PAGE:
Jordana's choice to step back from the booze & why she feels the best she's ever felt.
‘’I never learned what true grit was until I drastically cut back on booze. I'm having to learn to grow up, front up, and deal all the things alcohol has allowed me to hide behind.’’
These are the powerful learnings for first-generation Gippsland farmer, Jordana Thompson, who decided a couple of months ago that alcohol was definitely not her friend.
She and her husband live the dream breeding Angus cattle and Texas Longhorns in a beautiful part of the world - but Jordana says she didn't appreciate things like she should have because 'grog was stealing it all' and she didn’t even realise...
''I was never a problem drinker when I was younger. In my early 20’s I was super into my fitness and health. It just wasn’t for me, the heavy drinking thing,’’ she said.
But a promotion within the fast-paced highly stressful construction industry was when things changed for her, and she found that the boys club culture and heavy-drinking norms and expectations led to a swift change in behaviour where she found that instead of having a few beers on occasion, she was suddenly ‘smashing a 6-pack every night.’
''Then all of a sudden I was having terrible anxiety and experiencing weight gain and all these other awful things ... like waking up at 3:00 am feeling sick and worried. Then I’d get up tired, go to work tired, and get home tired - and just drink more to get to sleep, and the whole vicious cycle would repeat itself.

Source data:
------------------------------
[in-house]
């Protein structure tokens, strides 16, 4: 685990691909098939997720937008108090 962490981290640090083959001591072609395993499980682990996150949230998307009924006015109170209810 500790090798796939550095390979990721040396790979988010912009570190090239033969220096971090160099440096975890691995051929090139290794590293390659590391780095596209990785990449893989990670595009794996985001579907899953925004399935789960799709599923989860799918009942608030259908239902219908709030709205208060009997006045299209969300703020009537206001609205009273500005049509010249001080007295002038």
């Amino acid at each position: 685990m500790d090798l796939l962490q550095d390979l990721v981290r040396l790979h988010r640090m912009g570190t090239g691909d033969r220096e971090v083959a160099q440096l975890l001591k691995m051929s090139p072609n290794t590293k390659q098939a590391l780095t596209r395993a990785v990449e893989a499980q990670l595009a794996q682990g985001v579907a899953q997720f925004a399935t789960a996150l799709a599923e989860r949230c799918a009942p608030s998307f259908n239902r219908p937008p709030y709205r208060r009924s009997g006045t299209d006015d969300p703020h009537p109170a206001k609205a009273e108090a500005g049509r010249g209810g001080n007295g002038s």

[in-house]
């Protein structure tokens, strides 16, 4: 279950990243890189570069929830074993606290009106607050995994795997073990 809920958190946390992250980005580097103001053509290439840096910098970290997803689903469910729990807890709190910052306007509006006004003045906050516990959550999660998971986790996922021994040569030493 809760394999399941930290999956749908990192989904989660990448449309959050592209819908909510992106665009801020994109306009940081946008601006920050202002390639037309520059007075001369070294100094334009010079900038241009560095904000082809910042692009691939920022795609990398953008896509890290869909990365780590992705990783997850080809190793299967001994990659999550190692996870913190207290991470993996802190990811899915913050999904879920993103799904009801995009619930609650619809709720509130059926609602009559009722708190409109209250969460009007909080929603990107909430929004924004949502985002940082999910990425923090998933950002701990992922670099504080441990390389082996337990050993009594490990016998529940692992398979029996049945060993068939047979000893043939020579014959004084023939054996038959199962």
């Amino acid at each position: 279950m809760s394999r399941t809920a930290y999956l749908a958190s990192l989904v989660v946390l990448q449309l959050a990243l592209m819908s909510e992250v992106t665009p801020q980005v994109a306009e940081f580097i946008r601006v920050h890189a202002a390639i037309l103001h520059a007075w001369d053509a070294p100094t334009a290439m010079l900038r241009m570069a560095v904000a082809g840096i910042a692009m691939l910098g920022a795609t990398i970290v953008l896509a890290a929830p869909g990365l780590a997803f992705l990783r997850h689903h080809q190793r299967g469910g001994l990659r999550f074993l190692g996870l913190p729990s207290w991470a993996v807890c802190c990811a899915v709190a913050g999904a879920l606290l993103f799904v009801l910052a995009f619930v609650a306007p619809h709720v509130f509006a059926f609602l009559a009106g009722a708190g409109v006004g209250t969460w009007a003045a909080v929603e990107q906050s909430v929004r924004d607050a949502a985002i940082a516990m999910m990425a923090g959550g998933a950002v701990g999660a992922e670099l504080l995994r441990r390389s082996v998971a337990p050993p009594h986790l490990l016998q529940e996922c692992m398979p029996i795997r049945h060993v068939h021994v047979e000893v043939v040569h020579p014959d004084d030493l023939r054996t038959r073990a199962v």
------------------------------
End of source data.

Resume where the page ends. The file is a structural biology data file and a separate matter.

‘’I would tell myself every day that I wouldn’t drink - but by three o’clock when I'd start to feel better all my good intentions went out the window, and off to the bottle-shop I’d go. As a super self-aware person, I’d sit there and tell everyone (while laughing about it) that I was a highly functioning alcoholic. The one who always had a can in my hand. Sure I was hard working, and functioning - but I truly could no longer imagine a life without grog.
Jordana knows better than anyone that you’re not ready until you’re ready, though.
‘’I remember googling ‘am I an alcoholic?’ and answering yes to literally everything and then promptly refusing to do anything about it. My liver markers were shot - and the doctor told me I needed to cut back .. but even that wasn’t enough.
‘’What finally made me realise that I needed to change was the blatantly obvious effect alcohol was having on my ability to make sensible decisions. I just hated who I was. I hated how I felt. I just wasn’t being ‘me’ anymore …
Jordana is now 27 and has only had a handful of drinks in the past fifty days - and she says this is the longest she’s ever been off the binge cycle.
‘’At this stage, I have decided to limit myself to a maximum of one or two a week. And I feel quite sure I can manage that. I’ve also found that zero alcohol options work well.
‘’What absolutely blows my mind is how much things can change in 50 days. Suddenly I am back to appreciating the dream life I have - outdoors with livestock on an amazing property. Not long ago I was resenting the life I dreamed about! I now understand that was my alcoholic brain speaking.